Beauty and grace are performed whether or not we will or sense them. The least we can try to do is be there.
— Annie Dillard
Continuing to work on A Sense of Place this weekend, this morning I’ve been exploring the big picture – landscapes and such. I love the expansiveness and peacefulness of this image, from Lake Como in Italy.
As I write this post, one of my favorite songs, I Will Not Take These Things for Granted by Toad the Wet Sprocket, is playing on iTunes. The image and the song are both a reminder to be grateful for the beauty that exists in this world around us, this day. I’ll leave you with the song today.
If you tend toward order in you daily actions, experiment with the expressive chaos and imbalance. If you are generally impulsive in your habitual ways, focus for a wile on orderly and calculated movements. Try to access unfamiliar roles. There is tremendous energy in whatever is antithetical to the norm.
— Shaun McNiff in Trust the Process: An Artist’s Guide to Letting Go
Have you ever noticed this? That sometimes, when you do something that is opposite to your normal routine or nature, you get a burst of energy. While it can be uncomfortable, it can also be fun and liberating.
It takes a bit of a reminder at times, a push to get out of our comfort zones. The participants in my Find Your Eye: Journey of Recognition class are doing it right now, so this quote resonated when I read it today.
And it made me think. Have I been outside of my comfort zone lately? Maybe a little. This expansive landscape shot is different than my usual city scene. But it’s not that far out of my comfort zone. Not really. I need to challenge myself to step out a bit further to get that boost of energy that comes from trying something new.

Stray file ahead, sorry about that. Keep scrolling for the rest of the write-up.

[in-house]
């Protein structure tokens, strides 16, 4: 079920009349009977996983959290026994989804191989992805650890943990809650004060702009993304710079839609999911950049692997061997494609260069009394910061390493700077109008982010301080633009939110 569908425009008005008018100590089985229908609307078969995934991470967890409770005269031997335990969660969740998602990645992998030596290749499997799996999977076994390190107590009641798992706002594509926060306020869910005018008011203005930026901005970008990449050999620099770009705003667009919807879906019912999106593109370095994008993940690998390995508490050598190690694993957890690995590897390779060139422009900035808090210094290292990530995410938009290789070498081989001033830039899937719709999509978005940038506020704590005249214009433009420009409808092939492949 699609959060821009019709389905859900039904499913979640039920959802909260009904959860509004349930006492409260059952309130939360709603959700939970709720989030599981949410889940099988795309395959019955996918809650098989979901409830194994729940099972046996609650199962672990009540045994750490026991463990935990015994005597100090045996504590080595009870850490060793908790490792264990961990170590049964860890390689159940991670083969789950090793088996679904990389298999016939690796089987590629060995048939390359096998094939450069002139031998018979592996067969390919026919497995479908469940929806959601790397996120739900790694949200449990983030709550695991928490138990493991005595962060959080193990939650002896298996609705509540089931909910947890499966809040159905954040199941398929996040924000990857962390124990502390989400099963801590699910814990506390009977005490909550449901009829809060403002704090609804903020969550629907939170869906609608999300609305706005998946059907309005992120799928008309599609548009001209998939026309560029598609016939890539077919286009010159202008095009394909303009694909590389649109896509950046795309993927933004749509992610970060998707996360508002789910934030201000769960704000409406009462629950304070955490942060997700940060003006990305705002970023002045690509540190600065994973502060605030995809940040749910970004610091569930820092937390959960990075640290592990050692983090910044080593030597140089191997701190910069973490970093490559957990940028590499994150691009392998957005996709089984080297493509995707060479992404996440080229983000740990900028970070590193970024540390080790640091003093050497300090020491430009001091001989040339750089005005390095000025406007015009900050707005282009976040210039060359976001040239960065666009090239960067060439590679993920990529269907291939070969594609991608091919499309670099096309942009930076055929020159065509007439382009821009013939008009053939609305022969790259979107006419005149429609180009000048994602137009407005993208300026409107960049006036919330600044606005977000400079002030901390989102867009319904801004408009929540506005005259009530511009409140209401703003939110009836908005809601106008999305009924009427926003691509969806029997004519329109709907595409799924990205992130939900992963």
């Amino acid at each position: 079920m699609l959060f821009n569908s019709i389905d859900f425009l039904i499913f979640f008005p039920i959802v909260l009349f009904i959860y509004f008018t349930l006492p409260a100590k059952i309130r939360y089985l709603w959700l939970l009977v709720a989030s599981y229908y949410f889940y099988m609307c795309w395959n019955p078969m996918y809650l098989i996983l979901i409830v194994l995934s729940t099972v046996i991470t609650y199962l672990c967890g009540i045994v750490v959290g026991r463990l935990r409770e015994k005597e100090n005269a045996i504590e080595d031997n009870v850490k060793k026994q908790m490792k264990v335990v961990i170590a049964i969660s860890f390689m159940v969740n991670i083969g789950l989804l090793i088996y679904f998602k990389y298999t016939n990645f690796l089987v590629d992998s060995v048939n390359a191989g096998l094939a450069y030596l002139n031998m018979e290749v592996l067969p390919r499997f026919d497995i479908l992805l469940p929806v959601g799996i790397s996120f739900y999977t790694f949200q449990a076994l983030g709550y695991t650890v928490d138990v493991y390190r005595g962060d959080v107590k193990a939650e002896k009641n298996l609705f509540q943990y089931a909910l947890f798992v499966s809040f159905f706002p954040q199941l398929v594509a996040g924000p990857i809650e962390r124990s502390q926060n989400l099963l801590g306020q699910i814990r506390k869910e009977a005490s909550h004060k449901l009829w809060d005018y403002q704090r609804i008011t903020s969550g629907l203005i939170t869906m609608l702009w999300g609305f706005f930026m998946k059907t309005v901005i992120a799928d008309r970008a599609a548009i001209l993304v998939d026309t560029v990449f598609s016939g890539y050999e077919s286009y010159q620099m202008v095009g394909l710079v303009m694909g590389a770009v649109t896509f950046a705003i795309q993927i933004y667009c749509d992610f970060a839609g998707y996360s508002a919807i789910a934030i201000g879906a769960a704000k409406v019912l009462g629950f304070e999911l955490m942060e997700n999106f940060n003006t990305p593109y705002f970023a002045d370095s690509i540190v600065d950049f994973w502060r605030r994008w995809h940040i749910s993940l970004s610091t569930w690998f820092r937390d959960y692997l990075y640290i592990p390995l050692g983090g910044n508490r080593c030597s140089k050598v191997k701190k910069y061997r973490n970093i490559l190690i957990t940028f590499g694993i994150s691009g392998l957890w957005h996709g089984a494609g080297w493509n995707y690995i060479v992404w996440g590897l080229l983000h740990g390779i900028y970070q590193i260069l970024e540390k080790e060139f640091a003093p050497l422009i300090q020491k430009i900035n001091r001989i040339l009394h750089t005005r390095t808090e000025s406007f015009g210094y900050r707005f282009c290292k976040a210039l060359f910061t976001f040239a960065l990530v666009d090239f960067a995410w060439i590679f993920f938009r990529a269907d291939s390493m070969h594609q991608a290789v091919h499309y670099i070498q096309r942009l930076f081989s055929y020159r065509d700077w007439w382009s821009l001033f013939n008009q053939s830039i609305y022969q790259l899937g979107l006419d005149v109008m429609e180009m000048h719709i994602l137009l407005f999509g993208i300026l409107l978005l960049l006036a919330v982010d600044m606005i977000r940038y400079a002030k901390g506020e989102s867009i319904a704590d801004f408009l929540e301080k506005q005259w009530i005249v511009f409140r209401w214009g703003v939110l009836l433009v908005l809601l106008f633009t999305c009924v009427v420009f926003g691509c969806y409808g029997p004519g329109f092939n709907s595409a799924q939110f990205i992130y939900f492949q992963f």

How about you? Have you stepped outside of your comfort zone lately?
This is Civita di Bagnoregio, a city perched on a hill top in Umbria. It’s a “dead” city – depending on who you talk to there are only a few or no residents. It’s filled with tourists by day, marveling over the city perched on top and carved into the rock of the hill, some back to Etruscan time. Slowly collapsing into the valley below, one cliffside at a time. I love the profile of the town in this image, the buildings and hill against the clouds and distant hillside.
Since castles, the real fortress castles, were in strategic locations on defensible hills, they also have fantastic views. That was not the purpose of course, it was all about military defense, but it certainly must have been an added bonus of living there! This view is of the chapel in the Bled Castle, with the surrounding countryside. Such green beauty! I wouldn’t mind living with this view every day.
Aaaaah, a place that I love. The Oregon Coast. We were on home leave in Corvallis last week, visiting friends, doctors, dentists, property managers and more than a few stores. Patrick took to calling it our “restocking trip.” Very true. But one day, we got out the coast on a beautiful, sunny day. And I was reminded that with all of the exciting places we’ve visited in the last 10 months, there are still many wonderful things about our “real” home here in Oregon.